Grace Elizabeth was born 12 weeks early.  She was beautiful and perfect, but she was so tiny.  She fought for her life for 17 days until pneumonia entered the picture, and the fight was over.  She was born quickly.  I gave birth to her suddenly and at home.  We weren’t expecting her for weeks.  We weren’t ready, and she wasn’t ready.  None of it made any sense.  What purpose did this fulfill?

A month or so after Grace’s death, I found out that I was pregnant again.  It was Andy.  It was a miracle.  After trying for two years to get pregnant, I was suddenly and unexpectedly going to have another baby.  So soon.  Maybe too soon the doctors said.  It wasn’t an easy pregnancy.  I was grieving.  At the same time, I was excited.  As the difficult milestone of Grace’s due date approached, I was already pregnant.  It was a mind-twisting mix of emotions.  Nine months after Grace’s death, my healthy baby boy was born.

Many times I have wondered if Andrew and Grace passed beside each other on their way from one place to another.  He floated in as she was floating out.  Anyone who has ever held a newborn baby has seen the sweet “involuntary” smiles they make in their sleep.  I have always thought that it was the voice of angels whispering in their ears that are responsible for those smiles.  As my sweet baby Andrew grew, there were times when I wondered at his existence.  If Grace had not been born early, Andrew would never have been conceived.  It would not have been possible if I had carried Grace to term.

Twelve years later, he was almost taken from me.  One of the most powerful moments I ever experienced in my life was on the day of his accident.  Andrew had been wheeled out of surgery.  The doctor had come into the “Special Horrified Family Room” to talk to us.  Andrew was in a coma.  The doctor said things I didn’t understand.  Frontal Lobe Injury/personality changes.  Profuse bleeding.  Orbital fractures.  External Fixator.  Respirator.  Echo cardiogram.  The doctor said that Andrew would probably not live.  If he did live, then he would most likely be profoundly handicapped.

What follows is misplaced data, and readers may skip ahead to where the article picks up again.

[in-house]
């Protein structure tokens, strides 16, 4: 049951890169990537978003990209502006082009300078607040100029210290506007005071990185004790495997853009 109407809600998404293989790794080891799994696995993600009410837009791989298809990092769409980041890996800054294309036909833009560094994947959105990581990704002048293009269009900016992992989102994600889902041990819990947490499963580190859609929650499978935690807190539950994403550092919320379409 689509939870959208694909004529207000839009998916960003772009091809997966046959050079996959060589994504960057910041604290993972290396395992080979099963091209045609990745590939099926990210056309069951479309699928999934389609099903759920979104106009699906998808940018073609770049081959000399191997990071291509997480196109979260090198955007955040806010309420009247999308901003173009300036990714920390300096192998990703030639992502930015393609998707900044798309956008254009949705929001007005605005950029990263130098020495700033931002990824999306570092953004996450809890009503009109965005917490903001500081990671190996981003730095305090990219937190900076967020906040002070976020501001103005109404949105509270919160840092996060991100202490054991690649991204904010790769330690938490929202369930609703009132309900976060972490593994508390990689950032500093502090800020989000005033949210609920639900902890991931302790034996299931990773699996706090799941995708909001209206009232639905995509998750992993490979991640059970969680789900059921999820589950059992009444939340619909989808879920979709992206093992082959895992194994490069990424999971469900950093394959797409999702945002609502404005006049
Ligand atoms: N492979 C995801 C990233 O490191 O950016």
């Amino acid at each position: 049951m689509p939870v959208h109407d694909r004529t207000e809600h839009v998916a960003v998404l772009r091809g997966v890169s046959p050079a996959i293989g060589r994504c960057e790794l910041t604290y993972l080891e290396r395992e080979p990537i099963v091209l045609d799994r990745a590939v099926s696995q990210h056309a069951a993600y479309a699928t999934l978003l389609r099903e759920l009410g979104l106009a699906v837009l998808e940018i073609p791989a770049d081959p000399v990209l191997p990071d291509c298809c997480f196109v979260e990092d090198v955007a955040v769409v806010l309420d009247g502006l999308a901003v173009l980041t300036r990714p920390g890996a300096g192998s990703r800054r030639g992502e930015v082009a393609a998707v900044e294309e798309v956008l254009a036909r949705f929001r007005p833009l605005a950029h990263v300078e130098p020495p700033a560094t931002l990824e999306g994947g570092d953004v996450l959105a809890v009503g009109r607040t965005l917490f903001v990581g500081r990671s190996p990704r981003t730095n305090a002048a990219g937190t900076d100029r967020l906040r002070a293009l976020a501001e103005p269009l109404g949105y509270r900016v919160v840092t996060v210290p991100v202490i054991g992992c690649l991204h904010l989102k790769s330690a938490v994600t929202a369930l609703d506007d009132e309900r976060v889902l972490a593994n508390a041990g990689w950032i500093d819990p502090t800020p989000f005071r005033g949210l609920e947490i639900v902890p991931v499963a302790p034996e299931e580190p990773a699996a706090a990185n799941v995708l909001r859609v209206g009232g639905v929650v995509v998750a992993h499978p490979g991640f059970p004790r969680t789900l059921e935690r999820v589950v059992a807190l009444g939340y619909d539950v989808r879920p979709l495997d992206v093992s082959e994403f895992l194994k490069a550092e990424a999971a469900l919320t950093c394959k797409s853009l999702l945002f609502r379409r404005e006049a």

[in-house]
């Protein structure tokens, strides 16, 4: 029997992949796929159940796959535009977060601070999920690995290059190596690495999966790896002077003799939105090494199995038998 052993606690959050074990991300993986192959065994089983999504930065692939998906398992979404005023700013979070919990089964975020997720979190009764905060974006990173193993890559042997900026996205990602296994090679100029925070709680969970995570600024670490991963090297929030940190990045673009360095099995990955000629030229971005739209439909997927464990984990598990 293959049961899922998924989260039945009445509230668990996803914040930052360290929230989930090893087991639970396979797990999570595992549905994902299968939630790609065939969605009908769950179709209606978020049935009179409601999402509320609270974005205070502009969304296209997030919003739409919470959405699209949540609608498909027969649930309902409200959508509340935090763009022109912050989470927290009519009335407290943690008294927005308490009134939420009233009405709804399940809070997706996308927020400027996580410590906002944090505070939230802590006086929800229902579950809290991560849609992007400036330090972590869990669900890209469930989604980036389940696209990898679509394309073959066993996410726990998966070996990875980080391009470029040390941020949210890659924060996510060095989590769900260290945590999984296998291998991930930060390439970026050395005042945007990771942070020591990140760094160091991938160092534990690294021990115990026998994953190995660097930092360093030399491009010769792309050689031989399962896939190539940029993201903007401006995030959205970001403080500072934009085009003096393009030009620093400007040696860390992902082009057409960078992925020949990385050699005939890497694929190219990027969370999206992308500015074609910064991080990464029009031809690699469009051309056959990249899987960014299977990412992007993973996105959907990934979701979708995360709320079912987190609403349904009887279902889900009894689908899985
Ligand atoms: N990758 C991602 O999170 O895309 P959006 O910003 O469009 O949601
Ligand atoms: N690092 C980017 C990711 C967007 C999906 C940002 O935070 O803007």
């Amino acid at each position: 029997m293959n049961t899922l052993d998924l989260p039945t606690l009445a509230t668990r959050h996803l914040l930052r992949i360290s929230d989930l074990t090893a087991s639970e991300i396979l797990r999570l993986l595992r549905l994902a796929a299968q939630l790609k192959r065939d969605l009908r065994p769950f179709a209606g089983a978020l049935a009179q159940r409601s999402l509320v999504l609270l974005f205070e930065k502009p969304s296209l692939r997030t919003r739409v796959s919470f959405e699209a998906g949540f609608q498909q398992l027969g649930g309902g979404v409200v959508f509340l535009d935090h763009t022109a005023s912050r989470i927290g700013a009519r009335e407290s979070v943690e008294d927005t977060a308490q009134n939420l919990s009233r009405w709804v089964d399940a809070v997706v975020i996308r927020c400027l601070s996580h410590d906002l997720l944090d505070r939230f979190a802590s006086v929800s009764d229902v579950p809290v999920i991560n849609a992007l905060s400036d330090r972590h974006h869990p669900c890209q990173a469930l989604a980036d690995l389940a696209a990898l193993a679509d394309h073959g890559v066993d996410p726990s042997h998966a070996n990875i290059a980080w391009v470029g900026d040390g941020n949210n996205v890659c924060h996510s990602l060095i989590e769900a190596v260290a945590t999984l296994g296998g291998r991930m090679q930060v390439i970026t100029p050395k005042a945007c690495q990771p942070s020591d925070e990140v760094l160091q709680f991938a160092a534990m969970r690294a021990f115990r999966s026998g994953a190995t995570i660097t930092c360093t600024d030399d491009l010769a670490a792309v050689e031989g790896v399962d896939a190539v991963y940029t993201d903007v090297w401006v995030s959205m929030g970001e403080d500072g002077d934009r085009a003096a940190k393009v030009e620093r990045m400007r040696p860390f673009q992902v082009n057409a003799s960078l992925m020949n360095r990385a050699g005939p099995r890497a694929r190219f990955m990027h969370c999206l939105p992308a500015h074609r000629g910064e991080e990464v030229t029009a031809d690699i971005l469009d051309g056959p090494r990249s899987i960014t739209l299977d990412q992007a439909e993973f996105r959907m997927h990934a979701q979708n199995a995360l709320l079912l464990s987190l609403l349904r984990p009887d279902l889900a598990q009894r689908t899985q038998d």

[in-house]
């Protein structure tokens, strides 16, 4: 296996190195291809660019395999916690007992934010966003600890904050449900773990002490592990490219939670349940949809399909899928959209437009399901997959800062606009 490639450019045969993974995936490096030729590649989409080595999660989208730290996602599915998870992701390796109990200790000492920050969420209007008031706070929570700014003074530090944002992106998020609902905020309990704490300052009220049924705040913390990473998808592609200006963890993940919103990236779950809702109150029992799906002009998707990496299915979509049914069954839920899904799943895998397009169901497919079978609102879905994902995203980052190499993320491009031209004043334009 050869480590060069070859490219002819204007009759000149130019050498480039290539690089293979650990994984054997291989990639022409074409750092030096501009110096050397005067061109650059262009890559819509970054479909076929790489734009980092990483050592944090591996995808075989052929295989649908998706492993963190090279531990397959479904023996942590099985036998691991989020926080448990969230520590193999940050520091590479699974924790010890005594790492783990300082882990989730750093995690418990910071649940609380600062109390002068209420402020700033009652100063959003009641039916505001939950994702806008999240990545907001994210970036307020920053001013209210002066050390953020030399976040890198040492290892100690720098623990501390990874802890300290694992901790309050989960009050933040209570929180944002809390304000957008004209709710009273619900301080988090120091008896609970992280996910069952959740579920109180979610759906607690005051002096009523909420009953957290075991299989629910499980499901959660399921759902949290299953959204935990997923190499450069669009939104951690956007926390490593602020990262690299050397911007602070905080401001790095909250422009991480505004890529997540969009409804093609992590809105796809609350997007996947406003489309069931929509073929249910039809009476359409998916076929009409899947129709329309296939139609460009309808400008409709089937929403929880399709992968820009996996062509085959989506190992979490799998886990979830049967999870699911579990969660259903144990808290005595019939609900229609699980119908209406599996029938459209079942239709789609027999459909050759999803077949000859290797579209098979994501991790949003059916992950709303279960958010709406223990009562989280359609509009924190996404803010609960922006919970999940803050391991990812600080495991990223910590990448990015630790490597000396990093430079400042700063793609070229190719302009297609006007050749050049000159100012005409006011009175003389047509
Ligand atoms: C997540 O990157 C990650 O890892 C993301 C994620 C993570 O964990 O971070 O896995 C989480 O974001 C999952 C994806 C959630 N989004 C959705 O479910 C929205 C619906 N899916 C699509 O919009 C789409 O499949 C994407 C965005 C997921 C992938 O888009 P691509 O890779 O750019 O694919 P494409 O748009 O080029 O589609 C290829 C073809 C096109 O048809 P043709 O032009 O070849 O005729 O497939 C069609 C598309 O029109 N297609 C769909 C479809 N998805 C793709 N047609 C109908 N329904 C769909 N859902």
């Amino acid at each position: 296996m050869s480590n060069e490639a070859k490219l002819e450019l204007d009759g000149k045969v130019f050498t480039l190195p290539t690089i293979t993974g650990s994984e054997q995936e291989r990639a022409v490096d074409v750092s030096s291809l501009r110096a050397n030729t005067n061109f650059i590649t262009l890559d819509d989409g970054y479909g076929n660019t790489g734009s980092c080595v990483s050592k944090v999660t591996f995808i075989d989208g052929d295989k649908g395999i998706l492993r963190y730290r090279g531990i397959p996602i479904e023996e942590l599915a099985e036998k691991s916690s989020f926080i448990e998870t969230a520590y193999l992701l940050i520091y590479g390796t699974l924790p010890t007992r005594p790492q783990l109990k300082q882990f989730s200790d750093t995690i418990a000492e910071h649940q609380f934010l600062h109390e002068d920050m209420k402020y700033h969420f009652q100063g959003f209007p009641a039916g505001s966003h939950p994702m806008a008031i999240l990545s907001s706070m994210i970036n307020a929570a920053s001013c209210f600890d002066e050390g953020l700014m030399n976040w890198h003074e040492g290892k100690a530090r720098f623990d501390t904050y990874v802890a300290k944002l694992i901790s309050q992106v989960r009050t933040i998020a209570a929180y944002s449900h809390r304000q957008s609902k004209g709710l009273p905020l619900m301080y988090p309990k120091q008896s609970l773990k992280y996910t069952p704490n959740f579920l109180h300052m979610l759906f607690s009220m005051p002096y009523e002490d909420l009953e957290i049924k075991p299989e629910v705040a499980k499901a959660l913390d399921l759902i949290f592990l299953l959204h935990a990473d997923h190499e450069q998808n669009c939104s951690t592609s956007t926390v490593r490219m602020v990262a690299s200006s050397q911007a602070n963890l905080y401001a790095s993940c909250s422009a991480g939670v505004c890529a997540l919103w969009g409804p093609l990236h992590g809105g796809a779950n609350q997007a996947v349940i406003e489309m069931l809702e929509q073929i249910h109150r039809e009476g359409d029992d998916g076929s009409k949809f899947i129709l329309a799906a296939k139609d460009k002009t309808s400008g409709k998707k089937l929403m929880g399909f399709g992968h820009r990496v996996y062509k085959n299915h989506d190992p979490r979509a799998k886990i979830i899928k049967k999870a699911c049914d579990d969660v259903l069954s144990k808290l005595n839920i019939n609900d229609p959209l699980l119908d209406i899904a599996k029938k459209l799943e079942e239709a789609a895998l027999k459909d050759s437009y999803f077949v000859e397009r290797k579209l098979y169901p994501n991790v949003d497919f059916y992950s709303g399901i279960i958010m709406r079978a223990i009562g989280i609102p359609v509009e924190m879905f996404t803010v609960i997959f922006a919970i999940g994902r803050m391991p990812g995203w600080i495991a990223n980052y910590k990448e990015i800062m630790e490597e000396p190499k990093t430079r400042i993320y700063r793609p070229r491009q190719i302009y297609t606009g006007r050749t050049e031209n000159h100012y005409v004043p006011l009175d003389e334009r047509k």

No, I didn’t think I was going to let that happen.  I walked away from it all, my husband, the doctor, the crying grandparents, the friends who had gathered for the death vigil.  I walked away.  I went into the bathroom and stood in a stall behind a closed door.  I was furious.  No-Fucking-Way was my son going to die.  No way was my son going to be damaged.  No-Fucking-Way.  It was unthinkable.  I had lost Grace.  Andrew wasn’t even supposed to be here.  His birth and conception should not have happened….but they did.  No one was going to tell me that at 12 years old it was all over.  No.  For once, thankfully, I was right.  If it was the only time my hard-headed belief was ever right, then that’s OK.

I could write volumes on what came next.  Yes, Andrew’s recovery was a challenge.  It was a struggle and a fight.  Andrew and I fought together.  I pushed.  I advocated.  I demanded.  I made him mad.  I made other people mad.  It was all worth it.  ALL OF IT.

Ten years later, the accident and the fight and work of his recovery is in the distant past.  If you met Andrew, you would see nothing unusual.  If you didn’t know, and no one chose to tell you, you would never know that he was injured so badly that the doctors were ready to give him up for dead.  What would you see if you met Andrew?  You would see a young man who is excited about moving out of his parents’ home to attend his “dream school,” as he calls it.  He is well-spoken and well-read.  He’s a fantastic musician.  He talks a lot.  He has a wonderful sense of humor…just like my Dad.  He is so much like my dad.

I love all of my children with all of my heart.  They are my joy and my life.  But Andrew is something else, too.  I’m not sure if I can explain it sufficiently.  He was born out of my loss.  He brought happiness into my time of grieving.  He saved my life more than once, but that is another story.  Would he be here if not for my determination not to allow him to die?  Maybe.  Maybe not.  That isn’t what is important.

In two days, I will let go.  This time, I will allow him to leave to find his way on his own.  He will find his purpose, and I will be left behind with a smile on my face and a heart full of joy.  I have been honored to have this young man in my life.  I have learned so much in life by being his mother.  Even before his birth, when he was nestled beneath my heart, he brought me joy and a strength that I never knew I could possess.